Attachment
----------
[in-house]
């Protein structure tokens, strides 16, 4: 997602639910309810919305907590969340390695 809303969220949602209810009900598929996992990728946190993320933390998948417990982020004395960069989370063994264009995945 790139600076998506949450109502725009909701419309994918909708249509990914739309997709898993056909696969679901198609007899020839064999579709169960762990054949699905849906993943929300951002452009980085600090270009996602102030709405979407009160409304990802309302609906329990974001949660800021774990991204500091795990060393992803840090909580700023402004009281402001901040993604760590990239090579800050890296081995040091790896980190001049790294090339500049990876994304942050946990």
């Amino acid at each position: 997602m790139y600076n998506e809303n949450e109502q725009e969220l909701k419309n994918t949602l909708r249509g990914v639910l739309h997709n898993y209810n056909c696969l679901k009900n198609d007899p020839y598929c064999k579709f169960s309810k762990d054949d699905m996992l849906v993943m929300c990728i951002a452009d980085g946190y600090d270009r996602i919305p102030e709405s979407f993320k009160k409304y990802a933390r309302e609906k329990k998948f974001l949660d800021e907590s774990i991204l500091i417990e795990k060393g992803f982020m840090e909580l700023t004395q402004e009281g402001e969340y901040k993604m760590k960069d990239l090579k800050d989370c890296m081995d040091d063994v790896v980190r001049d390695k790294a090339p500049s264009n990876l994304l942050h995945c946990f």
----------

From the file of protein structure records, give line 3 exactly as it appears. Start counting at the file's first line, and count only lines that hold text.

């Amino acid at each position: 997602m790139y600076n998506e809303n949450e109502q725009e969220l909701k419309n994918t949602l909708r249509g990914v639910l739309h997709n898993y209810n056909c696969l679901k009900n198609d007899p020839y598929c064999k579709f169960s309810k762990d054949d699905m996992l849906v993943m929300c990728i951002a452009d980085g946190y600090d270009r996602i919305p102030e709405s979407f993320k009160k409304y990802a933390r309302e609906k329990k998948f974001l949660d800021e907590s774990i991204l500091i417990e795990k060393g992803f982020m840090e909580l700023t004395q402004e009281g402001e969340y901040k993604m760590k960069d990239l090579k800050d989370c890296m081995d040091d063994v790896v980190r001049d390695k790294a090339p500049s264009n990876l994304l942050h995945c946990f």